ESPE Abstracts (2014) 82 P-D-1-1-182

Clinical and Histological Heterogeneity of Congenital Hyperinsulinism Due to Paternally Inherited Heterozygous ABCC8/KCNJ11 Mutations

Ved Bhushan Aryaa,b, Maria Guemesa,b, Azizun Nessaa, Syeda Alamb, Pratik Shaha,b, Clare Gilbertb, Senthil Senniappana,b, Sarah E Flanaganc, Sian Ellardc & Khalid Hussaina,b

aClinical and Medical Genetics Unit, UCL Institute of Child Health, London, UK; bLondon Centre for Paediatric Endocrinology, Great Ormond Street Hospital NHS Foundation Trust, London, UK; cInstitute of Biomedical and Clinical Sciences, University of Exeter Medical School, Exeter, UK

Context: Congenital hyperinsulinism (CHI) has two main histological types – diffuse and focal. Diffuse CHI is due to recessive or dominant mutations in ABCC8/KCNJ11. Focal disease is due to somatic maternal allele loss of 11p15 in pancreatic β-cells along with paternally inherited germline ABCC8/KCNJ11 mutation. Fluorine-18 L-3, 4-dihydroxyphenylalanine positron emission tomography computerized tomography (18F DOPA–PET CT) scan and pancreatic venous sampling (PVS) can differentiate the two subtypes. Heterozygous paternally inherited ABCC8/KCNJ11 mutations (depending upon whether recessive or dominant acting and occurrence of somatic maternal allele loss) can give rise to variable phenotype.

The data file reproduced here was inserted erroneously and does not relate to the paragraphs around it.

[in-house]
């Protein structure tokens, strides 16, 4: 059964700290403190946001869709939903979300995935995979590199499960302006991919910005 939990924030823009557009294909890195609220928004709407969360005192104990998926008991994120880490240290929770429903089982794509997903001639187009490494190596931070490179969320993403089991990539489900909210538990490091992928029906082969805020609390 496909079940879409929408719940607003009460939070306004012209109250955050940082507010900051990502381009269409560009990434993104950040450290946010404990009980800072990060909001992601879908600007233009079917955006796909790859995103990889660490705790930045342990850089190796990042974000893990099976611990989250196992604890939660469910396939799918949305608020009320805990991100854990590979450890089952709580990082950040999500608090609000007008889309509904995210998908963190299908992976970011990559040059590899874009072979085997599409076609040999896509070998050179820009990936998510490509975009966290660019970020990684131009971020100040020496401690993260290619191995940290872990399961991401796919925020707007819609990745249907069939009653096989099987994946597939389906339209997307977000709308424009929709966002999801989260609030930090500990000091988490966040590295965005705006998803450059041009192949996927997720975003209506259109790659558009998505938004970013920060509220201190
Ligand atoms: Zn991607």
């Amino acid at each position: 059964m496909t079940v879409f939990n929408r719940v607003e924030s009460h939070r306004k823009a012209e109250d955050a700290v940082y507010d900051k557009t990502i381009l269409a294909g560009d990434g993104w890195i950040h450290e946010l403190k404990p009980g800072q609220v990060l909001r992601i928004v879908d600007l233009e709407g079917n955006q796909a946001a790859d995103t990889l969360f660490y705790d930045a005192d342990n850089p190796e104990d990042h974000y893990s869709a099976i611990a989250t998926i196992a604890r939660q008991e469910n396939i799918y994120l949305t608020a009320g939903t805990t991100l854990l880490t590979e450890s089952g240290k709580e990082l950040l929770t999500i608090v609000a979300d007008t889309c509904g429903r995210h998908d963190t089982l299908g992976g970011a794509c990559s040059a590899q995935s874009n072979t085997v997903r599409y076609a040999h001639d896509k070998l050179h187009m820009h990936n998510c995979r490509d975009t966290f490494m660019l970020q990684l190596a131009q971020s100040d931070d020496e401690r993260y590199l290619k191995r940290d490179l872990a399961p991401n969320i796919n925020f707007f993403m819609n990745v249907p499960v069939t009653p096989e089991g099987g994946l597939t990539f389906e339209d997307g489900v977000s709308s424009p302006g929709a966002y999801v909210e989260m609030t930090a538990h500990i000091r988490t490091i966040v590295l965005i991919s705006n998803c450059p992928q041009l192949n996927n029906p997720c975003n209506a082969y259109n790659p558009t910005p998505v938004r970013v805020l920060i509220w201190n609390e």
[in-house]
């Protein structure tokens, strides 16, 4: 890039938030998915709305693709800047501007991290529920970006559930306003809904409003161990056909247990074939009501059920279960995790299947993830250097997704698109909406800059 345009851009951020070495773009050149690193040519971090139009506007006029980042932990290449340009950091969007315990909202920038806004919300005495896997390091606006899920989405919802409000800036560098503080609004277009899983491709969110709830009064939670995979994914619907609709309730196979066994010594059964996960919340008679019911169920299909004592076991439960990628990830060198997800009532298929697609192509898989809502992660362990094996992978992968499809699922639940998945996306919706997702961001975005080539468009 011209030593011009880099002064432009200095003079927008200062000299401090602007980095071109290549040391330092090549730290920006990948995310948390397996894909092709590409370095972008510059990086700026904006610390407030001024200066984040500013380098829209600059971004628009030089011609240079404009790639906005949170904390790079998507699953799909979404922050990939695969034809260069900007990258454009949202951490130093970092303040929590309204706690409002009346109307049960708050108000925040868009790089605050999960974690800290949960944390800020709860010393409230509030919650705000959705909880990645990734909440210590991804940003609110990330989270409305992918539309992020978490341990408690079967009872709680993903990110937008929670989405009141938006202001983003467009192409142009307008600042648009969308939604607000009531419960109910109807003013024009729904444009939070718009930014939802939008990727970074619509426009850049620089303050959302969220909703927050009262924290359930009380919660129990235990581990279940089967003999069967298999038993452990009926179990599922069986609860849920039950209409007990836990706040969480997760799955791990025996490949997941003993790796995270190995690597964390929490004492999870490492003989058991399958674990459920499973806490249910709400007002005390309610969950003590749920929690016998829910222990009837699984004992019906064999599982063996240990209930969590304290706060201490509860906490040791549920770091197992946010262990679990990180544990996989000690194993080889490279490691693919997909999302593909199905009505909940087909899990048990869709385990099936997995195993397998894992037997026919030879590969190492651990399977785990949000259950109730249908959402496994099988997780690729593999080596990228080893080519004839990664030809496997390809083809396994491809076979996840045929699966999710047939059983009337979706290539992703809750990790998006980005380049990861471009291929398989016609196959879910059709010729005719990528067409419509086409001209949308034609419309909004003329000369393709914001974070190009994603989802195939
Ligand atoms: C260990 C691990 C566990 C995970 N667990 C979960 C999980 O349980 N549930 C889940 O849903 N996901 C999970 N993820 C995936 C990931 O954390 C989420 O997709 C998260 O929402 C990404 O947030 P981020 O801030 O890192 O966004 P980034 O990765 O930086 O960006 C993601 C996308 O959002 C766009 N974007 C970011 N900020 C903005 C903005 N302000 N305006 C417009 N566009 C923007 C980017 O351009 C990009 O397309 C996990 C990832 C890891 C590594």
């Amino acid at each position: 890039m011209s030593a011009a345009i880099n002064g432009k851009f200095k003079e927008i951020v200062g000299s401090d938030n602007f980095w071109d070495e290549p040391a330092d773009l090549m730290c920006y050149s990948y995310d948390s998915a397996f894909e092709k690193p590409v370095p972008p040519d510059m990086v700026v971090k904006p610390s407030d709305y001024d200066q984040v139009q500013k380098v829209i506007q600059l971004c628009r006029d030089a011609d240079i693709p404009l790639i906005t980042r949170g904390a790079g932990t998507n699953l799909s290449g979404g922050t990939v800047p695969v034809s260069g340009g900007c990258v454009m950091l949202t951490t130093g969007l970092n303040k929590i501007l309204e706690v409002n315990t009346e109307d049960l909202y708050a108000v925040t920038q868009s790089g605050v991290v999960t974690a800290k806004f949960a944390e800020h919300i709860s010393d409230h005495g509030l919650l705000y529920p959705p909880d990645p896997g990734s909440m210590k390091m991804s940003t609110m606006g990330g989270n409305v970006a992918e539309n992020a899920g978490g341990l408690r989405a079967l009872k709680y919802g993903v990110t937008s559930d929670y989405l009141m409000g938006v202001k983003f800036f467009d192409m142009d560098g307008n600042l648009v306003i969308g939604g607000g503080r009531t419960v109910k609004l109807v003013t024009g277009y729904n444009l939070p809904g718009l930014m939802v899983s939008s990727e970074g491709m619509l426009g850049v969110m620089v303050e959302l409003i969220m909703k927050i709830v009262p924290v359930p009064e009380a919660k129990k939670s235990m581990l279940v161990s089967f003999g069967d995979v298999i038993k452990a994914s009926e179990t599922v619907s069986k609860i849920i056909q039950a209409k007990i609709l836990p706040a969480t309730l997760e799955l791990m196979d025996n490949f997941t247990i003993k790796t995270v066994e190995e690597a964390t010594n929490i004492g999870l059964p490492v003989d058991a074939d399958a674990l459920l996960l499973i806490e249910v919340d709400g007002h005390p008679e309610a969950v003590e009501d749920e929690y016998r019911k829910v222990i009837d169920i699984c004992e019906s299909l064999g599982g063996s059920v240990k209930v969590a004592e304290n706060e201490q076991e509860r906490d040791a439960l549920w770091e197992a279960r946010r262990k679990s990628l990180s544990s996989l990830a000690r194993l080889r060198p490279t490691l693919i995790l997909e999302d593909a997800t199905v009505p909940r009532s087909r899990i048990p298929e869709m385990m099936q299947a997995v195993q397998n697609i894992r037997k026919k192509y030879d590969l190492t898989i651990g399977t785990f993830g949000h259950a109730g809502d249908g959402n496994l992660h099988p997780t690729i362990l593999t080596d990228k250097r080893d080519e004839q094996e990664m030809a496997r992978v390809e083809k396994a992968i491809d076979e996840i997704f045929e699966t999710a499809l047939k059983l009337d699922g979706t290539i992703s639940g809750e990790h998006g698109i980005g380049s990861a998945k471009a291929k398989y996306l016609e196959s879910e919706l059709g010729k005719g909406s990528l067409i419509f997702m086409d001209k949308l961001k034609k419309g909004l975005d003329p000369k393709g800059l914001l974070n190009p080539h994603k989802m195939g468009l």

Objective: To describe the variable clinical phenotype observed in CHI patients due to heterozygous paternally inherited ABCC8/KCNJ11 mutations.

Design: A retrospective case-notes review of the children diagnosed with CHI due to heterozygous paternally inherited ABCC8/KCNJ11 mutations from 2000 to 2013 was conducted.

Results: During this period, paternally inherited heterozygous ABCC8/KCNJ11 mutations were identified in 53 patients. Of these, 18 (34%) either responded to diazoxide or resolved spontaneously. 18F DOPA–PET CT scan in 3/18 children showed diffuse disease. The remaining 35 (67%) children were diazoxide unresponsive and either had PVS (7) or 18F DOPA–PET CT (28) to differentiate between focal and diffuse disease. Diffuse disease was found in 12 (23%) and focal disease in 22 (42%) patients. Differentiation between focal and diffuse disease was not possible in one patient studied by PVS. No recurrence of hypoglycaemia was noticed in 95% (20/21) patients with focal CHI after removal of the focal lesion. Diazoxide-unresponsive diffuse CHI patients were managed with either near-total pancreatectomy (9) or octreotide therapy (3).

Conclusions: Paternally inherited heterozygous ABCC8/KCNJ11 mutations can manifest as a wide spectrum of CHI with variable PET/histological findings and clinical outcomes. Focal CHI patients were completely cured after surgery.